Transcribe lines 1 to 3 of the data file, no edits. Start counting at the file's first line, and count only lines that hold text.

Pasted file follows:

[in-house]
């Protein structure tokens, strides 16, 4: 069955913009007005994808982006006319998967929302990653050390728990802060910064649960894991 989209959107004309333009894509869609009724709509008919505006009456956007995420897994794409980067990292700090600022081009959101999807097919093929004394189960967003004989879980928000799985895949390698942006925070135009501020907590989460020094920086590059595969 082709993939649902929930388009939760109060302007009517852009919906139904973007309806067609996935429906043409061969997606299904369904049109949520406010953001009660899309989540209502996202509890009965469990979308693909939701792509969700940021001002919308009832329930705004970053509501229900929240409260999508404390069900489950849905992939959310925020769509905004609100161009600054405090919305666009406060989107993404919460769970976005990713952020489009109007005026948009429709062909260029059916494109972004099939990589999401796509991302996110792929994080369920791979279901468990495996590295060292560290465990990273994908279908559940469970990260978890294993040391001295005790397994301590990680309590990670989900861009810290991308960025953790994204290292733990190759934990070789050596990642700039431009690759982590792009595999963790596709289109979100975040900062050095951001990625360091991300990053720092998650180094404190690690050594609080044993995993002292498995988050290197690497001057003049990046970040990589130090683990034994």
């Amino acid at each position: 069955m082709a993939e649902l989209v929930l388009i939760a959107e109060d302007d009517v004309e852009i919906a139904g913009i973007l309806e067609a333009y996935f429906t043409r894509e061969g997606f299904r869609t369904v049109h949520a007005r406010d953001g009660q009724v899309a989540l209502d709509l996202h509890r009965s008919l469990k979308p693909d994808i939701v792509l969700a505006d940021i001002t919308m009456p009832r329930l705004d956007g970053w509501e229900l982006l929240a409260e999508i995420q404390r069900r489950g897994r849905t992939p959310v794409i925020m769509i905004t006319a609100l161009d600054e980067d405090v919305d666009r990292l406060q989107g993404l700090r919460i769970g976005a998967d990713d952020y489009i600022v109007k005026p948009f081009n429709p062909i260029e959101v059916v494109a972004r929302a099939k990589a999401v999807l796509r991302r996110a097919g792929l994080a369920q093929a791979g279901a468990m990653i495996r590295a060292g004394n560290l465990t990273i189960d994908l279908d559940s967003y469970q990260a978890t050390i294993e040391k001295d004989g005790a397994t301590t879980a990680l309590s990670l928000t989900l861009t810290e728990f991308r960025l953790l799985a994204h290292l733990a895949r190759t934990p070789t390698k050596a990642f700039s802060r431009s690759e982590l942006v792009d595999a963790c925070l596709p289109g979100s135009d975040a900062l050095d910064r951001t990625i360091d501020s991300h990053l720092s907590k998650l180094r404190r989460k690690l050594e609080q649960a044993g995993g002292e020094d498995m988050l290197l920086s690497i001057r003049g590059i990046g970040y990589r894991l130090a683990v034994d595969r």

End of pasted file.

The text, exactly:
[in-house]
């Protein structure tokens, strides 16, 4: 069955913009007005994808982006006319998967929302990653050390728990802060910064649960894991 989209959107004309333009894509869609009724709509008919505006009456956007995420897994794409980067990292700090600022081009959101999807097919093929004394189960967003004989879980928000799985895949390698942006925070135009501020907590989460020094920086590059595969 082709993939649902929930388009939760109060302007009517852009919906139904973007309806067609996935429906043409061969997606299904369904049109949520406010953001009660899309989540209502996202509890009965469990979308693909939701792509969700940021001002919308009832329930705004970053509501229900929240409260999508404390069900489950849905992939959310925020769509905004609100161009600054405090919305666009406060989107993404919460769970976005990713952020489009109007005026948009429709062909260029059916494109972004099939990589999401796509991302996110792929994080369920791979279901468990495996590295060292560290465990990273994908279908559940469970990260978890294993040391001295005790397994301590990680309590990670989900861009810290991308960025953790994204290292733990190759934990070789050596990642700039431009690759982590792009595999963790596709289109979100975040900062050095951001990625360091991300990053720092998650180094404190690690050594609080044993995993002292498995988050290197690497001057003049990046970040990589130090683990034994």
């Amino acid at each position: 069955m082709a993939e649902l989209v929930l388009i939760a959107e109060d302007d009517v004309e852009i919906a139904g913009i973007l309806e067609a333009y996935f429906t043409r894509e061969g997606f299904r869609t369904v049109h949520a007005r406010d953001g009660q009724v899309a989540l209502d709509l996202h509890r009965s008919l469990k979308p693909d994808i939701v792509l969700a505006d940021i001002t919308m009456p009832r329930l705004d956007g970053w509501e229900l982006l929240a409260e999508i995420q404390r069900r489950g897994r849905t992939p959310v794409i925020m769509i905004t006319a609100l161009d600054e980067d405090v919305d666009r990292l406060q989107g993404l700090r919460i769970g976005a998967d990713d952020y489009i600022v109007k005026p948009f081009n429709p062909i260029e959101v059916v494109a972004r929302a099939k990589a999401v999807l796509r991302r996110a097919g792929l994080a369920q093929a791979g279901a468990m990653i495996r590295a060292g004394n560290l465990t990273i189960d994908l279908d559940s967003y469970q990260a978890t050390i294993e040391k001295d004989g005790a397994t301590t879980a990680l309590s990670l928000t989900l861009t810290e728990f991308r960025l953790l799985a994204h290292l733990a895949r190759t934990p070789t390698k050596a990642f700039s802060r431009s690759e982590l942006v792009d595999a963790c925070l596709p289109g979100s135009d975040a900062l050095d910064r951001t990625i360091d501020s991300h990053l720092s907590k998650l180094r404190r989460k690690l050594e609080q649960a044993g995993g002292e020094d498995m988050l290197l920086s690497i001057r003049g590059i990046g970040y990589r894991l130090a683990v034994d595969r």